Feel free to give me a call or shoot me an email if you would like to talk about your marketing plan, the markets, weather, or just to visit.   
 
May Corn Daily chart:

May Soybeans Daily chart:

May Wheat Daily chart:

All this means that speculators should be looking for opportunities and producers need to look to lock up some prices. Give me a call for some ideas. In particular, producers looking to hedge all or a portion of their production may be rather interested in some of the options / options-futures strategies that I am currently using.

In my mind there has to be a balance. Neither technical nor fundamental analysis alone is enough to be consistent. Please give me a call for a trade recommendation, and we can put together a trade strategy tailored to your needs. Be safe!

Ted Seifried (312) 277-0113 or tseifried@zaner.com

Additional charts, studies, and more of my commentary can be found at: http://markethead.com/2.0/free_trial.asp?ap=tseifrie


EXPORT INSPECTIONS. CROP PROGRESS

Posted on 4/14/2014 7:32:43 AM by: Rick Alexander, VP, Trading @ Zaner. 312-277-0107.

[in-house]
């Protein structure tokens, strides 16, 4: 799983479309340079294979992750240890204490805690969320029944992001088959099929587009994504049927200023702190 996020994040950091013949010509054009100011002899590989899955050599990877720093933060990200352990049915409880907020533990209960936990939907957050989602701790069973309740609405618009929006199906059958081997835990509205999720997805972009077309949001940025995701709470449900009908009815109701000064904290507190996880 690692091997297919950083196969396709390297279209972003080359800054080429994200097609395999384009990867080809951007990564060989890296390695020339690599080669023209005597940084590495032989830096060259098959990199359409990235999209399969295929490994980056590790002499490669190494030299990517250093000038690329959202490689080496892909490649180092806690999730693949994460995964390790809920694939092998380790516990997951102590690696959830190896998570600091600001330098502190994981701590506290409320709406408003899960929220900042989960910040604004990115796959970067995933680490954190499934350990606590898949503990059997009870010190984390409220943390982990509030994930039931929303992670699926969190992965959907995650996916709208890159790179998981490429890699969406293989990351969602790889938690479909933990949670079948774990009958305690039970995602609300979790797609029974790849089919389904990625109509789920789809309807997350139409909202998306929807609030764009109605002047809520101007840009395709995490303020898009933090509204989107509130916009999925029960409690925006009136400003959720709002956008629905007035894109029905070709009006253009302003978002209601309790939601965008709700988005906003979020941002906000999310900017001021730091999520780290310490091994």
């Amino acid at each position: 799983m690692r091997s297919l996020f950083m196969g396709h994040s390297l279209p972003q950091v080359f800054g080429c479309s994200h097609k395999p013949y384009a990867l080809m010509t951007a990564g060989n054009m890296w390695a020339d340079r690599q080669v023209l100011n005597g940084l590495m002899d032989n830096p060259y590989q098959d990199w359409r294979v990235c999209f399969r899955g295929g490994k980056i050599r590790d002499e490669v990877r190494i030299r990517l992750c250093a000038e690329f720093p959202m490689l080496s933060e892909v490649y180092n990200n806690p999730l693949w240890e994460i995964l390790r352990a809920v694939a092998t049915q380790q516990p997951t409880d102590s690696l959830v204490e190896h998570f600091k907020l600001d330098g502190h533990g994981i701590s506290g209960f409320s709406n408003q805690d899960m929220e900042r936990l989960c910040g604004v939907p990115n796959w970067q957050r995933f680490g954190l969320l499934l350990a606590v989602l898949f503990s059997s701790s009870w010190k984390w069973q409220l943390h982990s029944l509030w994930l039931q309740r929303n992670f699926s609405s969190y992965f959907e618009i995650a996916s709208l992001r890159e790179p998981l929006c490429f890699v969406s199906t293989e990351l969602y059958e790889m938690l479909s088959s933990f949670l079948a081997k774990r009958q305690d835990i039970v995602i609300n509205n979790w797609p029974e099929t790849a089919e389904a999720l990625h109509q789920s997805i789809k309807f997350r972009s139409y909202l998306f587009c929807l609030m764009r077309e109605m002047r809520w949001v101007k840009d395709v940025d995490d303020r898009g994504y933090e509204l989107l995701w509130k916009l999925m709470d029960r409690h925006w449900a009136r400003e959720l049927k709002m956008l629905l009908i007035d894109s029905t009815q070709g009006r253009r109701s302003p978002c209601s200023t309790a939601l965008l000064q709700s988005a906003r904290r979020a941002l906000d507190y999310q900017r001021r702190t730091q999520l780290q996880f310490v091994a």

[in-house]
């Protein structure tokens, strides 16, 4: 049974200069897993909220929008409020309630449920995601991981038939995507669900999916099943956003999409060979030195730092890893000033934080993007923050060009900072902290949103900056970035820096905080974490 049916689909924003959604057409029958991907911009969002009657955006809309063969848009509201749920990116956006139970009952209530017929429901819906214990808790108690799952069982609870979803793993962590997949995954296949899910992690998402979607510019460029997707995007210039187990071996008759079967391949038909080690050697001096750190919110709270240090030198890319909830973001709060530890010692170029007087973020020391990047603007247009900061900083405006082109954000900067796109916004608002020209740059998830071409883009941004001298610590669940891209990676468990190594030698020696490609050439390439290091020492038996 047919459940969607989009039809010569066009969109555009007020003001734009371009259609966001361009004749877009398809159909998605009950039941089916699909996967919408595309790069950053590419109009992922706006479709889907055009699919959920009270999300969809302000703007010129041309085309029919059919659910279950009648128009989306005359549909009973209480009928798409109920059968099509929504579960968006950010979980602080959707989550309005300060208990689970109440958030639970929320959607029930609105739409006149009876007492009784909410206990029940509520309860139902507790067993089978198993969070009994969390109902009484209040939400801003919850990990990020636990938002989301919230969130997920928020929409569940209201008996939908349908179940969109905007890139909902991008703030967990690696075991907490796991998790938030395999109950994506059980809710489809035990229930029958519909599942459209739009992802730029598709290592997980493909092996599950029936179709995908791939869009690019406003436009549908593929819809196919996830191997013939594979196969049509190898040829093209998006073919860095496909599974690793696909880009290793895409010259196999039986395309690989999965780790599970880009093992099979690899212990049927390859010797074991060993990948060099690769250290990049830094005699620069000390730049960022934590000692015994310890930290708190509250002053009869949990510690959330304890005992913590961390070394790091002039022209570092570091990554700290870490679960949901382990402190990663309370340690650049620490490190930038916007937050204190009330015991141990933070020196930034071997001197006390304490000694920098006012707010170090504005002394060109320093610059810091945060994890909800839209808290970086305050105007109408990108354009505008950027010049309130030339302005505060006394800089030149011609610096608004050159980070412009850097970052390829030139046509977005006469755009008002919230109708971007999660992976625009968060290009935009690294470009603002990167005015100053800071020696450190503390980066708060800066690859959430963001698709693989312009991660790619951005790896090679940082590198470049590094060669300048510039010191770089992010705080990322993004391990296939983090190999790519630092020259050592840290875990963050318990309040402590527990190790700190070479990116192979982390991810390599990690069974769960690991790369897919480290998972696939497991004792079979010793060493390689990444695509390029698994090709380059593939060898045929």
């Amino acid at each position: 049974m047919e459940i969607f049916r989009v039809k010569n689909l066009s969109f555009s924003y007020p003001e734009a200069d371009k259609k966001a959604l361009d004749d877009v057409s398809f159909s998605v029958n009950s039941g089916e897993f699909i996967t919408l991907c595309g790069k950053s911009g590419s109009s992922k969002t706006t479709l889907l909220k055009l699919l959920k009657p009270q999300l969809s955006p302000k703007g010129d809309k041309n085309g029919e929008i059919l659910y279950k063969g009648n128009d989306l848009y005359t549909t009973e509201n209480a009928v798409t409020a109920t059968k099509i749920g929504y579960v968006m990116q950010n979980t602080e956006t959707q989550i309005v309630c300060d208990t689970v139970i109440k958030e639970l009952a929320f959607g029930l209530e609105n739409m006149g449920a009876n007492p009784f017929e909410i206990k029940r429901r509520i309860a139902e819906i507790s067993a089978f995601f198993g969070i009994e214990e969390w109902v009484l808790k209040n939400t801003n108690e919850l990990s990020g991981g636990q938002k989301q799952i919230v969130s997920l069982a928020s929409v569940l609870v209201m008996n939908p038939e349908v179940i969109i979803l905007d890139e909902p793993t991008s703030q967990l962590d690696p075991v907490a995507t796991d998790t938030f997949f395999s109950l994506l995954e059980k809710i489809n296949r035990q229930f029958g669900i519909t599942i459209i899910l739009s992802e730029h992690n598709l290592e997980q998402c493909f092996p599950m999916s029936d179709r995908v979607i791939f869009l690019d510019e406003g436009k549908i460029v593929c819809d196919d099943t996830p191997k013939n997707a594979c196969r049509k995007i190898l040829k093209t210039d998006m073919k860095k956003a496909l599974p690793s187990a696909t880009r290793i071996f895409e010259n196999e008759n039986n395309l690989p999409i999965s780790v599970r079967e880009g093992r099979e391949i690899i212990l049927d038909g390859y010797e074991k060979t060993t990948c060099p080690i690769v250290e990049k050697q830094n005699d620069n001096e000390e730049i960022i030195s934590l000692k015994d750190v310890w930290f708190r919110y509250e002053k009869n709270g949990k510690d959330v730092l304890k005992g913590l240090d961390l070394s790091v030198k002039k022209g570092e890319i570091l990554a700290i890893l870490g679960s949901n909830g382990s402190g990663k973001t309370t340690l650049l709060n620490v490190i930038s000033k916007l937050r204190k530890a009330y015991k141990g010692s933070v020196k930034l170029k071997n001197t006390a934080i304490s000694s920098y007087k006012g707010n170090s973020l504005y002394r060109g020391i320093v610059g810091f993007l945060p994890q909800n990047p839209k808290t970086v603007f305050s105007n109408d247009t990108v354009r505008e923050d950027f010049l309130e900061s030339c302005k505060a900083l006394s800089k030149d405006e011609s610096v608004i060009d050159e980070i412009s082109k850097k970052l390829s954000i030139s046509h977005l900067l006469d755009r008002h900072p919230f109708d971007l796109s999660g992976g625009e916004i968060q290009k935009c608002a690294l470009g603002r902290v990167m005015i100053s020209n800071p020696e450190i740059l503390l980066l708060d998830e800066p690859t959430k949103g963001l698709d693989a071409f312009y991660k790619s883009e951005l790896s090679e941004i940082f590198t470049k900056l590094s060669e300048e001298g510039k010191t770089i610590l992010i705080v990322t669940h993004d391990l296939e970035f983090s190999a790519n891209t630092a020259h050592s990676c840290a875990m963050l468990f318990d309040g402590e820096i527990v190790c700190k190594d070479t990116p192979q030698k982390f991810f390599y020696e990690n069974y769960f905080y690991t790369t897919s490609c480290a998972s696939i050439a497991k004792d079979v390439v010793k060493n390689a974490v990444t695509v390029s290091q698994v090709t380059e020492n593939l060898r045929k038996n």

Higher for rough rice while lower for corn, soybeans, soybean meal, soybean oil, Minneapolis, Kansas City and Chicago wheat. I keep stating that we all know the world supply of wheat is large but that hadn't stopped the wheat, until three weeks ago, from moving higher in a 45 degree angle since the beginning of February. Because of its rally this year, the wheat complex has liitle support nearby but decent resistance around forty cents above all three. Now the wheat complex is in a minor support area. The Minneapolis/ KC spreads broke out in favor of the May contract last week but have fallen back into a support area since then.over 8 cents Also, the July congtract never gave me a buy signal, at least not yet. I would first need to see a close over  -15.0 before I would look more closely at placing positions. I would then probably begin buying retracements. CALL FOR DETAILS! Finally, we have to keep an eye on the Ukraine situations. Oats had its lowest close in 1 1/2 weeks but now in some support..I still need to close over 460 before I would look at buying or down around 380 if the technical's look right at that time. Meanwhile, stand aside.They're still in an uptrend overall but starting to act heavy. The 400 area remains important to hold psychologically. The weekly chart shows rice has been consolidating in a trading range between 1520 and 1580 since the middle of December. It seems to be forming a large possible bottom but acting very choppy at the same time which is what happens many times at tops and bottoms. Still, I would rather be conservative and stand aside until I see a close over 1590 or below 1530. Corn settled down but continues to look strong technically although lagging  behind the bean and meal overall. Now it had reversal type action on April 9th, I'm looking for a retracement back to a strong support area (475-590) Corn has impressively rallied since the beginning of March in spite of drastically reduced cattle and hog herds. Don't forget around 75% of corn goes into feed down from 85% before ethanol was thrust upon us. The bean complex settled lower but still looking strong overall led by the beans and meal. The beans nearest support is under 1435 while the meal's is below 470. Oil continues to lag far behind the beans and meal but has been held up thanks to them. BUY SIGNALS FOR MINNEAPOLIS, KANSAS CITY AND CHICAGO WHEAT LONG WITH OATS, CORN, SOYBEANS, SOYBEAN MEAL AND SOYBEAN OIL. CALL FOR DETAILS.  For additional charts, quotes, news, commentary & more sign-up for a FREE 30-day trial to Market head.Com